The highest number of casualties occurred in the city of Chonburi, 80 km South-East of Bangkok.
This year’s casualty toll, at its highest level in 10 years, was recorded between Dec. 29, 2016 and Jan. 4, 2017 and is well over last year’s figures of 380 deaths and 3,505 injuries.
The highest number of casualties occurred in the city of Chonburi, 80 km South-East of Bangkok, Thailand’s Road Safety Directing Centre said.
Officials said that the main cause of the accidents was speeding, followed by drink-driving, and that most of the crashes involved motorcycles.
On Monday, 25 people were killed and two were injured, when a pickup truck and a passenger van burst into flames after crashing.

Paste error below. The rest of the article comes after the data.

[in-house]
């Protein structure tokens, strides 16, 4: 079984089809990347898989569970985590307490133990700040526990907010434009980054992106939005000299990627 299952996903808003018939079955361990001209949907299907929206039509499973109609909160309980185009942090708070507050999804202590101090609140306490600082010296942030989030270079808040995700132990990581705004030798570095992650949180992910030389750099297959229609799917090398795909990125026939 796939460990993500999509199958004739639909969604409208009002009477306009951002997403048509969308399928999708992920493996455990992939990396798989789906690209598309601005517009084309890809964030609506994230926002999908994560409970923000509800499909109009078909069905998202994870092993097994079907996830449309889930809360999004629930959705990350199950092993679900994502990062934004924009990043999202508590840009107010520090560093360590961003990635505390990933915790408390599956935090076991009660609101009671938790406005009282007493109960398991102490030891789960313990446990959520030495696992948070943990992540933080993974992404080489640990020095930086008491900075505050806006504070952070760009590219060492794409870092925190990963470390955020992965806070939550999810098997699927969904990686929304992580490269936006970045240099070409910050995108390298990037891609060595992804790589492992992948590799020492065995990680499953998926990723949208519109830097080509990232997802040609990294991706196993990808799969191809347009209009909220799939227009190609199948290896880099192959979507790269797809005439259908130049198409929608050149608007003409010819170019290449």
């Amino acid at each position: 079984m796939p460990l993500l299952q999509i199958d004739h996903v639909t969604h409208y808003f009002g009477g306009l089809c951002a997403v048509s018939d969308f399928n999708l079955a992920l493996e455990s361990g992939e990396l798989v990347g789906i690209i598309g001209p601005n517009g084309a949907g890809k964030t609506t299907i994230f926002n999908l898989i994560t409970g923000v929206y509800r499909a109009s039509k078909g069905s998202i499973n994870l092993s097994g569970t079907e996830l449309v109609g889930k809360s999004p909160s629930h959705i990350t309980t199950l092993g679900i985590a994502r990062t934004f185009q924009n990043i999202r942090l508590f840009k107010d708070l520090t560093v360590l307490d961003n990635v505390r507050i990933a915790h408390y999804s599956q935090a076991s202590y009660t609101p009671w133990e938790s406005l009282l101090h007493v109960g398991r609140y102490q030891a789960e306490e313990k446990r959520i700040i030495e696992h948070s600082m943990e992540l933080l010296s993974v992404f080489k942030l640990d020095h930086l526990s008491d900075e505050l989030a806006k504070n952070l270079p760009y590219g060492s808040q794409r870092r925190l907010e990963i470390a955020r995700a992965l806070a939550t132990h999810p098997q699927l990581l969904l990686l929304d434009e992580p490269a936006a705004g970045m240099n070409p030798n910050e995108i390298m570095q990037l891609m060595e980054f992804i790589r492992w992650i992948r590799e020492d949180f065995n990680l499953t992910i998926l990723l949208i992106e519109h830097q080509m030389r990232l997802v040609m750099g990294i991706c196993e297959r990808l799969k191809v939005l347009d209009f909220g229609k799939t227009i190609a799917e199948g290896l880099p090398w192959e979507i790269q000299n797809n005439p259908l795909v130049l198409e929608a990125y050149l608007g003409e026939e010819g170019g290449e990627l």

This year’s high number of casualties comes despite tougher monitoring of drink-driving offences by the authorities.
On Wednesday, police reported that they had seized over 4,200 vehicles from people found driving under the influence of alcohol during the seven-day period.
In 2015, a World Health Organisation report found that Thailand was second only to Libya for road deaths.
The UN agency estimated that as many as 36.2 people per 100,000 die on the country’s roadways, or around 24,237 people per year.